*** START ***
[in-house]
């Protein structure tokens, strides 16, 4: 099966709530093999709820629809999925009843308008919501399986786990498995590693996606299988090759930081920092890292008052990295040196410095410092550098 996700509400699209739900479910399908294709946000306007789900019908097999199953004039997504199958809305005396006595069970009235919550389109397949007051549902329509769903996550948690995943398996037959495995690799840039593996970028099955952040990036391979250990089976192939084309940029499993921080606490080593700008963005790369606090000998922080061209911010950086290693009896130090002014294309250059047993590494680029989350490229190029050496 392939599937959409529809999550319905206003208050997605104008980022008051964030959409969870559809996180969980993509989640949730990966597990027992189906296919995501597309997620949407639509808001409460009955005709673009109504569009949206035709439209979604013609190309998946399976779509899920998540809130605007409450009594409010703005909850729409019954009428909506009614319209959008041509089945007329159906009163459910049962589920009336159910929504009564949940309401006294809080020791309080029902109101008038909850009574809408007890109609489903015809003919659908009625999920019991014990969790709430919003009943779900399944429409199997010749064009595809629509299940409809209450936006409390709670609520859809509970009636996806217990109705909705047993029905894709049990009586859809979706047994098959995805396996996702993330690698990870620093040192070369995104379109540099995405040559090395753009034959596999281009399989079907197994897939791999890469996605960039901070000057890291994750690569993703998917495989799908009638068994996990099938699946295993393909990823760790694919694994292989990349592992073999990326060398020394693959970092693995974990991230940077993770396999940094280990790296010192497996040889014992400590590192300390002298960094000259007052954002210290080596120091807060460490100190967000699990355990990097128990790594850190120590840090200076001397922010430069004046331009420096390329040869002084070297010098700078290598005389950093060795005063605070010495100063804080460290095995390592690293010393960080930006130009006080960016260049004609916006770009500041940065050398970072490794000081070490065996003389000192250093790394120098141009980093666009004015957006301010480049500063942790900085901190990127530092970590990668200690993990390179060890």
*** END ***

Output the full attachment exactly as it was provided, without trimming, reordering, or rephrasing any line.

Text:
[in-house]
């Protein structure tokens, strides 16, 4: 099966709530093999709820629809999925009843308008919501399986786990498995590693996606299988090759930081920092890292008052990295040196410095410092550098 996700509400699209739900479910399908294709946000306007789900019908097999199953004039997504199958809305005396006595069970009235919550389109397949007051549902329509769903996550948690995943398996037959495995690799840039593996970028099955952040990036391979250990089976192939084309940029499993921080606490080593700008963005790369606090000998922080061209911010950086290693009896130090002014294309250059047993590494680029989350490229190029050496 392939599937959409529809999550319905206003208050997605104008980022008051964030959409969870559809996180969980993509989640949730990966597990027992189906296919995501597309997620949407639509808001409460009955005709673009109504569009949206035709439209979604013609190309998946399976779509899920998540809130605007409450009594409010703005909850729409019954009428909506009614319209959008041509089945007329159906009163459910049962589920009336159910929504009564949940309401006294809080020791309080029902109101008038909850009574809408007890109609489903015809003919659908009625999920019991014990969790709430919003009943779900399944429409199997010749064009595809629509299940409809209450936006409390709670609520859809509970009636996806217990109705909705047993029905894709049990009586859809979706047994098959995805396996996702993330690698990870620093040192070369995104379109540099995405040559090395753009034959596999281009399989079907197994897939791999890469996605960039901070000057890291994750690569993703998917495989799908009638068994996990099938699946295993393909990823760790694919694994292989990349592992073999990326060398020394693959970092693995974990991230940077993770396999940094280990790296010192497996040889014992400590590192300390002298960094000259007052954002210290080596120091807060460490100190967000699990355990990097128990790594850190120590840090200076001397922010430069004046331009420096390329040869002084070297010098700078290598005389950093060795005063605070010495100063804080460290095995390592690293010393960080930006130009006080960016260049004609916006770009500041940065050398970072490794000081070490065996003389000192250093790394120098141009980093666009004015957006301010480049500063942790900085901190990127530092970590990668200690993990390179060890």